Collects: Ghosted #1-6.
Best Character: Jackson T. Winters.
Best Line Of Dialogue/Caption: “What does Richie Rich want with little old me?” – Jackson Winters (*full disclosure, this is far from the best line. All the really good ones are just far too inappropriate to post on this website*).
Best Scene/Moment: Everything kicks off – Issue 5.
Best Issue: Issue 4. Issue four stands out because of all the interesting things that occur. The team learns how to steal a ghost, discovers there’s a lot more to the haunted house, and a few members of the team go through some changes. It’s just an all around intriguing penultimate issue for this first arc because of the number of fun plot pieces that come into play, all of which set up for a pretty fun finale.
Why You Should Read It: You should read Ghosted because it’s a surprisingly enjoyable series. It deals with some dark subject matter but still manages to be an incredibly fun comic. Like I stated earlier on in the post, Joshua Williamson just gets it. He understands that comics are supposed to be fun to read and don’t always need to be grim and serious although comics that do tackle that sort of stuff can still be enjoyable to read. That’s exactly what Ghosted is at its core, a fun comic about stealing a ghost with all kinds of weird stuff going on in between. It’s a great heist comic, a solid horror comic but a fantastic heist AND horror comic when the two are put together. I’d readily recommend this to fans of Locke and Key or any sort of horror series that doesn’t need to be gruesome to be enjoyable.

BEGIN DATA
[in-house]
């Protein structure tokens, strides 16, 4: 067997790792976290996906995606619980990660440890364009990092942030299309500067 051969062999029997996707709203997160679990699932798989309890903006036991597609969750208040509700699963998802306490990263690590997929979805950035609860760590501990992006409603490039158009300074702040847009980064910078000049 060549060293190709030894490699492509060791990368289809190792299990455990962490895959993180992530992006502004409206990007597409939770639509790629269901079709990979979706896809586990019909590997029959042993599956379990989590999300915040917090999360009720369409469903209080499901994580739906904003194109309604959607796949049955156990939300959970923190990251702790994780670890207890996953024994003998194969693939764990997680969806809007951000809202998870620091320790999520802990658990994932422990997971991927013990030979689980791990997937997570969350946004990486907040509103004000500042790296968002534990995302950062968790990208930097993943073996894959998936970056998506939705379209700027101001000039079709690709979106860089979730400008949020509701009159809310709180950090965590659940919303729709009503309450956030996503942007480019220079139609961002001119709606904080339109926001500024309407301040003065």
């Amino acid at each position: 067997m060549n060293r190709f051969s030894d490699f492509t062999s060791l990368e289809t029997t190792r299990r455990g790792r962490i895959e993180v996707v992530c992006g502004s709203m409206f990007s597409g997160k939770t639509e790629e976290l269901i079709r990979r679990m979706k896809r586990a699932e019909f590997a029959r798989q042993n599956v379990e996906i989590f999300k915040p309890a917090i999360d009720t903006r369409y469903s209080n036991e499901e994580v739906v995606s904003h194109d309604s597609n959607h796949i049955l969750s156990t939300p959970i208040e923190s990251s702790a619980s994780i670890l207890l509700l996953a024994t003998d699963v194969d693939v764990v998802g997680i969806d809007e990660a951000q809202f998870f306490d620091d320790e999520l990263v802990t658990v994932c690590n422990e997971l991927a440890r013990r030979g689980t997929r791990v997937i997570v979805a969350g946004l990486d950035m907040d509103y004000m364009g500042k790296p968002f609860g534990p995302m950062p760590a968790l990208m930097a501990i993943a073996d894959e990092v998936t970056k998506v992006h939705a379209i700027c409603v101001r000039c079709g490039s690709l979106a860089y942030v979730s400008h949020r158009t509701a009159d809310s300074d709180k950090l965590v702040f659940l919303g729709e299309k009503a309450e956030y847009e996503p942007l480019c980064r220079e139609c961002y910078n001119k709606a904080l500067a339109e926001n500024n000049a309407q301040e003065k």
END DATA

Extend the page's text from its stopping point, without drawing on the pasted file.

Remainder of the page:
Birthright Volume 1
Can’t lie, writing an intro paragraph for Joshua Williamson is a lot more difficult than I thought it would be. I crammed all of the really accessible information on him into the intro paragraph above. Since Williamson really started to emerge as a note worthy writer over the last year or two, information on him isn’t as bountiful as it is on someone like Frank Miller or Jim Starlin. Nonetheless I’ll spin it in a personal manner and say that Williamson is perhaps one of the writers of whom I look most forward to when I hear he’s working on creator owned projects. He’s a writer who almost seems born to make his own comics as all the ideas he brings to the table are truly unique and an absolute joy to read.